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Coal trains


Tribes know how to negotiate well

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Published:
Your Jan. 4 editorial relating to concerns the Tulalip and Lummi tribes have stated regarding the proposed coal terminal near Bellingham is certainly not unexpected. Over many years the tribes have shown themselves to be masters at expressing serious concerns over any public issue that doesn't directly line their pockets. My guess is that the Tulalip's testimony at the recent Seattle scoping hearing was the first shot across the bow for an effort that will result in payments to the tribes in exchange for dropping their objections to the project. For an example, one doesn't have to look back more than a few years to the controversy over the pier to be built at Mukilteo for Boeing.
This letter is not written with ill will toward any of the local tribes; perhaps more with envy. Over the years tribal leaders have become very good businessmen, and are quite skilled at leveraging their various advantages into considerable financial gain for those fortunate enough to be tribal members. I do not doubt that they do have legitimate concerns relative to potential environmental impacts; but we all do. The difference is no one will be writing me a check so the project can proceed. Watch and see how this plays out.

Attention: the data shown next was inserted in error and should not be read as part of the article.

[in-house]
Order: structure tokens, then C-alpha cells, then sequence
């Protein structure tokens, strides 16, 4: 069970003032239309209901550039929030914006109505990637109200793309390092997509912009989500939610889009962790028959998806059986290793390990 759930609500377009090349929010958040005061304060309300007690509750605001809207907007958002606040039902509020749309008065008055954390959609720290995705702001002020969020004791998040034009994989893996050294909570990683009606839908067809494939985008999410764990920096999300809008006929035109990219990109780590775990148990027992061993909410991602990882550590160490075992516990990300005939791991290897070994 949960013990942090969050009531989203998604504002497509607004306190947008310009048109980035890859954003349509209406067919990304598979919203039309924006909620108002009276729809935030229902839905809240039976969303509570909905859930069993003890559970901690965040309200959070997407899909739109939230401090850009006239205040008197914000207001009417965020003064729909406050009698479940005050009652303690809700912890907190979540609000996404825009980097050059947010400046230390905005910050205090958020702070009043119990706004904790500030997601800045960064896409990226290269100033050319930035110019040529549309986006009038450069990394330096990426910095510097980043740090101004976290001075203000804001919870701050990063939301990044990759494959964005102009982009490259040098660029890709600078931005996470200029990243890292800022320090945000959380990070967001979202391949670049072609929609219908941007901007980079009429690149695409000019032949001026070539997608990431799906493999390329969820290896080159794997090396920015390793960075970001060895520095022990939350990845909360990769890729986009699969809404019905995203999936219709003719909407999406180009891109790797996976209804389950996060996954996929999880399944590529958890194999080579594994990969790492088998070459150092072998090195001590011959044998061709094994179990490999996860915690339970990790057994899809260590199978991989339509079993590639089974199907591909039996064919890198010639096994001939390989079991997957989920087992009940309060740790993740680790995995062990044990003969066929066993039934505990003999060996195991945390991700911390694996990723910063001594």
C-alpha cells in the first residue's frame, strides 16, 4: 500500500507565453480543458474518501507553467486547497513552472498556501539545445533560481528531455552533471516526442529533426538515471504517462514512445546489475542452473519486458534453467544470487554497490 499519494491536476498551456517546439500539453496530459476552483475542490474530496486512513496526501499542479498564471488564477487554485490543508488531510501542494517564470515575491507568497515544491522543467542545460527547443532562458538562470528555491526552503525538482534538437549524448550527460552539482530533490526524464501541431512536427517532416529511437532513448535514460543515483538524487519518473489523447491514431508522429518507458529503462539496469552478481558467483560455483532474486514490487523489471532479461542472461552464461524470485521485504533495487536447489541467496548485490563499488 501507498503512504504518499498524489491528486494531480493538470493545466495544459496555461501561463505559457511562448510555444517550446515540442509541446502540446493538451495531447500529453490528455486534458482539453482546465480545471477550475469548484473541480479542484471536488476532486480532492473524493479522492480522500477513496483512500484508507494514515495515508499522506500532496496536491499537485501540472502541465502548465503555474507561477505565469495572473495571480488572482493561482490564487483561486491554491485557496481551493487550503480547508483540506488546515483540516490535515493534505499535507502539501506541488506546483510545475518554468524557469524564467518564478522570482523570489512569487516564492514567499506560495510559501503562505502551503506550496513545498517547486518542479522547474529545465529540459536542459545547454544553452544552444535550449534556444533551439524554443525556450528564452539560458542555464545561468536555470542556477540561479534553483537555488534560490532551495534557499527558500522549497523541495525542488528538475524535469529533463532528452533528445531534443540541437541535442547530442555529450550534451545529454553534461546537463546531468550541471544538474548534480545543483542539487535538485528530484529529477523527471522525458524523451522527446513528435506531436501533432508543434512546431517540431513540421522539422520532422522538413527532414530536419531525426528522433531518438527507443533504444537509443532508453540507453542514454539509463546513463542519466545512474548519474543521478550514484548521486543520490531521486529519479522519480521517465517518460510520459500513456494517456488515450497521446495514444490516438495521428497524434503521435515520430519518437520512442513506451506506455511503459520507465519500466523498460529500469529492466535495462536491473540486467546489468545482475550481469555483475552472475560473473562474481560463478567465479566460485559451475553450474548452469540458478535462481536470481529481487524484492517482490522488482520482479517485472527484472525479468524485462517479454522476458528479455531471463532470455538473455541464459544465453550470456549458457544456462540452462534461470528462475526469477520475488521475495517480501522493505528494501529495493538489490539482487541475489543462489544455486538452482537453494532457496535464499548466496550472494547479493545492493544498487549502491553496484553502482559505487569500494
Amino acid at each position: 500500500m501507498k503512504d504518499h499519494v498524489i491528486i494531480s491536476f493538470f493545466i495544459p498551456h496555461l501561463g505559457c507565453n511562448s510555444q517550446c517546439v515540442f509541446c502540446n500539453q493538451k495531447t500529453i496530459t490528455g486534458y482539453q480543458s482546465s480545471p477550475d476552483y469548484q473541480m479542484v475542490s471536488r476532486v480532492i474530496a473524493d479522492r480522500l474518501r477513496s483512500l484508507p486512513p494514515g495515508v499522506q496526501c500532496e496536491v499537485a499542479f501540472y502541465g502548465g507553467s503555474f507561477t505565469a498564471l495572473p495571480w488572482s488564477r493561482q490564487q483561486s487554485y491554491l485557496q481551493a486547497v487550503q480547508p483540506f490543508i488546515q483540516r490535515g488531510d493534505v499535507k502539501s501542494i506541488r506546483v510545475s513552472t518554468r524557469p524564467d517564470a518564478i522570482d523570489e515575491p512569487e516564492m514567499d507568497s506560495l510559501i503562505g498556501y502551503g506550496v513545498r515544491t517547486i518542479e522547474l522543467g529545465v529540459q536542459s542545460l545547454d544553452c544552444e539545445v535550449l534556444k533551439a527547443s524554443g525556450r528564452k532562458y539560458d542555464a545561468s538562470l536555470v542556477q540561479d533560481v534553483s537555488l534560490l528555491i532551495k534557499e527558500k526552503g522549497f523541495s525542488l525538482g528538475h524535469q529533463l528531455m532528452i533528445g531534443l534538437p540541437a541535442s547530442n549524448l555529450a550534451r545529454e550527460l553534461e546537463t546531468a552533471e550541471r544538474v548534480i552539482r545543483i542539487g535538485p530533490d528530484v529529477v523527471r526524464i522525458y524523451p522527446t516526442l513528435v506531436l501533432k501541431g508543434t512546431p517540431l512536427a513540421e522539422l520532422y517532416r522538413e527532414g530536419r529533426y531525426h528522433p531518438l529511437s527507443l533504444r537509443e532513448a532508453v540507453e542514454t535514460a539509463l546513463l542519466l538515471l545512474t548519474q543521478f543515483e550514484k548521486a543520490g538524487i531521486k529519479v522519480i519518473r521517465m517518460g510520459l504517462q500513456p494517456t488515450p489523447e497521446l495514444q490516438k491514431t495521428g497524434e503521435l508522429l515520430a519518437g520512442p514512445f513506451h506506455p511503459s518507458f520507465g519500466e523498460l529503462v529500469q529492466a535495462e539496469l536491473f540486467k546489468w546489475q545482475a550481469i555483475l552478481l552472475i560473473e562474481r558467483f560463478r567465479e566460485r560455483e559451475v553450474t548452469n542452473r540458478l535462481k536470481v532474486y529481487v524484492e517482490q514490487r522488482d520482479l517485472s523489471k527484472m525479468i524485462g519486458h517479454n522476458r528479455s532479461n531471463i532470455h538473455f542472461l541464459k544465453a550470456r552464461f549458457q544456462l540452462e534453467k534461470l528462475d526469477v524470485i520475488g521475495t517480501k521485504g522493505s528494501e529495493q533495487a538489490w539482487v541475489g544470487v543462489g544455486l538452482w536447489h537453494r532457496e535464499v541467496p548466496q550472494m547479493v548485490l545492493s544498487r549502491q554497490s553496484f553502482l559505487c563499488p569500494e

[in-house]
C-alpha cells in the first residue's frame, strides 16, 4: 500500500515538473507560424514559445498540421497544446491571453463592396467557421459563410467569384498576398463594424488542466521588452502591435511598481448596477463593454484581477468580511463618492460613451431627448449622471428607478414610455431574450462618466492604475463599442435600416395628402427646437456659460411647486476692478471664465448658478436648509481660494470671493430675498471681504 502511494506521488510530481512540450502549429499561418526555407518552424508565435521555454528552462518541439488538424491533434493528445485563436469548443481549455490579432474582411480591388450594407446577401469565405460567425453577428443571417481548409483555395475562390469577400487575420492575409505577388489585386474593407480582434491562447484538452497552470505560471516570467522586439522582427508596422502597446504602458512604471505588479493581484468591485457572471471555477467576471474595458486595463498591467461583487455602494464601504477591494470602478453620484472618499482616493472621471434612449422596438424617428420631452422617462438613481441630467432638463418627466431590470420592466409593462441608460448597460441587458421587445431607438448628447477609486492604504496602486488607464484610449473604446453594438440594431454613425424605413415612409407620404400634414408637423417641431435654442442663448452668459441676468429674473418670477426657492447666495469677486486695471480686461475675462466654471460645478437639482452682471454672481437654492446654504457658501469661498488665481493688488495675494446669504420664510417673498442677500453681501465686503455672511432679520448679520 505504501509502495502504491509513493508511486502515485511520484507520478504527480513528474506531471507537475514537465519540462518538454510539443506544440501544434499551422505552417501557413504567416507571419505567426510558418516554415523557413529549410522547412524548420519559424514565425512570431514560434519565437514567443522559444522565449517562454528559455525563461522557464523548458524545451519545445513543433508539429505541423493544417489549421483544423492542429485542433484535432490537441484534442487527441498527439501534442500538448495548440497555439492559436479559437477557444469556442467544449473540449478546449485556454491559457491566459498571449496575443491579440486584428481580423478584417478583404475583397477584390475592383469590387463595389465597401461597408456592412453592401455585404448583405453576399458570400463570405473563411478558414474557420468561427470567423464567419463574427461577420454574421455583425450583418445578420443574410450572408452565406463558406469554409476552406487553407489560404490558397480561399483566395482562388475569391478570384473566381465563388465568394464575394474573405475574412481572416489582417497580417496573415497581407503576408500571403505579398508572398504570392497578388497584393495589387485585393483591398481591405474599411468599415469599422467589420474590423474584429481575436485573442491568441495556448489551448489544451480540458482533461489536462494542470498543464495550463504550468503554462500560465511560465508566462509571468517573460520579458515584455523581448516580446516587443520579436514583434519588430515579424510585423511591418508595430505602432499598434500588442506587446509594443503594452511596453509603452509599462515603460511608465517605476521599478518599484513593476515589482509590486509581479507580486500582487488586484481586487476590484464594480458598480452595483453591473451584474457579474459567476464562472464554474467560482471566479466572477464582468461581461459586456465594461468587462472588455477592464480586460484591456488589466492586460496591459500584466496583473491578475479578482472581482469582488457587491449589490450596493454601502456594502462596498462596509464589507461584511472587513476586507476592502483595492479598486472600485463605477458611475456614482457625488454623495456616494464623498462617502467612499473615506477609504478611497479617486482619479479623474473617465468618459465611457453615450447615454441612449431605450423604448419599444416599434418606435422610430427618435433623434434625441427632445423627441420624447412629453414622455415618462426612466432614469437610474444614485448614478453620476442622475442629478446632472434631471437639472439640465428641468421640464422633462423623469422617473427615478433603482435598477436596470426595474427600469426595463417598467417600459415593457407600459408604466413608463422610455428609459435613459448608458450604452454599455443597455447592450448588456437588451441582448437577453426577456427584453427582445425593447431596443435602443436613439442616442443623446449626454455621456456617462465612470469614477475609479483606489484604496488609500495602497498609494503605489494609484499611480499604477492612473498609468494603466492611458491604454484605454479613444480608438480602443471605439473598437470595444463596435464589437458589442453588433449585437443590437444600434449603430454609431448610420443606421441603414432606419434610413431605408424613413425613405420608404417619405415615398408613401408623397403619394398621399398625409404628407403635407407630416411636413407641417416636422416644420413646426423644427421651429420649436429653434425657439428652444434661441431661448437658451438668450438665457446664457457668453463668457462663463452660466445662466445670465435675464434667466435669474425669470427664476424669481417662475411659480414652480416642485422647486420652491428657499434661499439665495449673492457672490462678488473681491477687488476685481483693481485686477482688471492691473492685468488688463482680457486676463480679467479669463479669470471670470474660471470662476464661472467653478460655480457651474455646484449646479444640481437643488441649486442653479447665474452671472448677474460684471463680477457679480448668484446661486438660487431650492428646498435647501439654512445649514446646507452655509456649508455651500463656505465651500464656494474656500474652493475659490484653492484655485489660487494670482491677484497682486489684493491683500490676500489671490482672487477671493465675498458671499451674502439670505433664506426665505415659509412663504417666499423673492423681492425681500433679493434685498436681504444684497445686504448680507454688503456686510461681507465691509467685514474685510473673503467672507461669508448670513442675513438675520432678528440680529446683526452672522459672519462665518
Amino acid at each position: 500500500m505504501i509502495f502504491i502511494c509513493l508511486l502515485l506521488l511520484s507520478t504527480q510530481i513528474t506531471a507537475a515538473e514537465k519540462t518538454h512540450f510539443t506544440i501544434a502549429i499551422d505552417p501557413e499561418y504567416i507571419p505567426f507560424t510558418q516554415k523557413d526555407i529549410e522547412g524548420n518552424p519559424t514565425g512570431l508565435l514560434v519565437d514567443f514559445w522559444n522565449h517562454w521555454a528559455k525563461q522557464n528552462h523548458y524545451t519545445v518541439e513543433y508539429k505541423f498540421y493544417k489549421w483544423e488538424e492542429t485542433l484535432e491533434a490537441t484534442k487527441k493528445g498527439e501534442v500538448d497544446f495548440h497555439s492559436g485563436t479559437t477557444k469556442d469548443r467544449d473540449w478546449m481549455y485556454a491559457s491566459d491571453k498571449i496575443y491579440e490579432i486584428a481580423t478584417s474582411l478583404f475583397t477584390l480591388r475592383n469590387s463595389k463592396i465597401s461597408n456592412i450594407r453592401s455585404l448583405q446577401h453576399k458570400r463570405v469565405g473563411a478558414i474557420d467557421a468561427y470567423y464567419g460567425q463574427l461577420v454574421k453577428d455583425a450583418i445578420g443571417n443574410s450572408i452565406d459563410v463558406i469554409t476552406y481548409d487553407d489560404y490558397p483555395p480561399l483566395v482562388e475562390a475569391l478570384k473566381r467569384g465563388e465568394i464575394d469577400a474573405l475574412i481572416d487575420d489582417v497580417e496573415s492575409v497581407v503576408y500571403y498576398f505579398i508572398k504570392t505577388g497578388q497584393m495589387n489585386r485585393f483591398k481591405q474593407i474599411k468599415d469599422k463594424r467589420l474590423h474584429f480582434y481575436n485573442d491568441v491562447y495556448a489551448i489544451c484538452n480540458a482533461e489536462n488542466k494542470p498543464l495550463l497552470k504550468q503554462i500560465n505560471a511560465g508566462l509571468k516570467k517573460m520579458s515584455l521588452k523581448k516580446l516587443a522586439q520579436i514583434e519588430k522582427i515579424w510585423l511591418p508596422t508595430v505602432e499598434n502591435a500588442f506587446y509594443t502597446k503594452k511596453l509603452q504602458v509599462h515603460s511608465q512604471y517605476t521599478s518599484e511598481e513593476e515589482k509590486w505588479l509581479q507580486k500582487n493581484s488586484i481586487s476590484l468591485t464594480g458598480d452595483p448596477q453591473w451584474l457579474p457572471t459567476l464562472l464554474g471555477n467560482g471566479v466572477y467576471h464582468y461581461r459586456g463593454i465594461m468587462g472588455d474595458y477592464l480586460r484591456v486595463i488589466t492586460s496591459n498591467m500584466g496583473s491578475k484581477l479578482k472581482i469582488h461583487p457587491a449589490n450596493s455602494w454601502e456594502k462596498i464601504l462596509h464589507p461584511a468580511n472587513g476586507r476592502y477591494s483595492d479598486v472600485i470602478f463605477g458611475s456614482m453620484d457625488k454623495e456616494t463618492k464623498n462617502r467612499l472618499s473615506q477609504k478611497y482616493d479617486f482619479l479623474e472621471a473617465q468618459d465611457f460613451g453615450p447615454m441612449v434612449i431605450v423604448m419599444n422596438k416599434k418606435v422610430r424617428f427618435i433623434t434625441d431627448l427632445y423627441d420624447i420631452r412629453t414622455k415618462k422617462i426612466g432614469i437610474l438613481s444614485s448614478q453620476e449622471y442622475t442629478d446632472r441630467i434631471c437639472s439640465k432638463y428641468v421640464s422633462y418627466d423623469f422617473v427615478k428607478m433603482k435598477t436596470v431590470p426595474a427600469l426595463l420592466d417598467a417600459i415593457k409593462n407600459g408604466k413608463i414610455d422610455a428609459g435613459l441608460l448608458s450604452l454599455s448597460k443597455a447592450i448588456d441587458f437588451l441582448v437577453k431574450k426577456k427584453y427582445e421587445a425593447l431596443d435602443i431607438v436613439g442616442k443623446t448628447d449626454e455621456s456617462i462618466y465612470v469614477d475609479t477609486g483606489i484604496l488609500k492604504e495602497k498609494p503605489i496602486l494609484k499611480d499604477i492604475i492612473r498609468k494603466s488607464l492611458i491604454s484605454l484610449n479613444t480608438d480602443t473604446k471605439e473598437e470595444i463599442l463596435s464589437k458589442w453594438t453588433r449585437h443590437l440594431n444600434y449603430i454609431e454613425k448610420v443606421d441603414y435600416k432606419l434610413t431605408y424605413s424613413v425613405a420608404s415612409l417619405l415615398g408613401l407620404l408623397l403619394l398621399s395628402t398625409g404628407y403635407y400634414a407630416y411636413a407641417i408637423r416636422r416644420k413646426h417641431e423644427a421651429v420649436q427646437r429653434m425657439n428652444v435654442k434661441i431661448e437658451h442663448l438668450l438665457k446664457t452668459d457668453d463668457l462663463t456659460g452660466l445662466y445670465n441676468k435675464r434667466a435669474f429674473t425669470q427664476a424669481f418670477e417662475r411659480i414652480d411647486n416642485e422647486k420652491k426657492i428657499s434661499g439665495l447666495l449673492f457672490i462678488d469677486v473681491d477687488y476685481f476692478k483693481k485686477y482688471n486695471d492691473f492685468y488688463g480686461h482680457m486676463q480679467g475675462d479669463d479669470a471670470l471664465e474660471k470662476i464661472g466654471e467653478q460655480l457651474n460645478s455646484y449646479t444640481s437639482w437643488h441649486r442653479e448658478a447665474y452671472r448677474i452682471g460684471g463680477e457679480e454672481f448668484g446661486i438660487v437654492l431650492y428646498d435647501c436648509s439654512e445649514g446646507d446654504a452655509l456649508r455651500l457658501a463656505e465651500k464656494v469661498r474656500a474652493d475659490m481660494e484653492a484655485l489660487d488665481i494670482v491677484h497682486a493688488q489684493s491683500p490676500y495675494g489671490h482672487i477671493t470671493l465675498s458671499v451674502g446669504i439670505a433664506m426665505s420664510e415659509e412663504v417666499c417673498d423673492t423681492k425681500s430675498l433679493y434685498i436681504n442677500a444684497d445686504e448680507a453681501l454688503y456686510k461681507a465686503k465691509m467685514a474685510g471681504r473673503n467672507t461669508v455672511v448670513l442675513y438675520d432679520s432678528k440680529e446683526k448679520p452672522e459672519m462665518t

As an aside, I have been a Herald subscriber for over 30 years. I cannot recall the newspaper ever publishing an editorial that was in any way critical of the Tulalip Tribes or Boeing. Those two entities seem to be the darlings of The Herald and are off-limits to any objective review. A more balanced scrutiny would be found refreshing.
Ron Baker
Arlington

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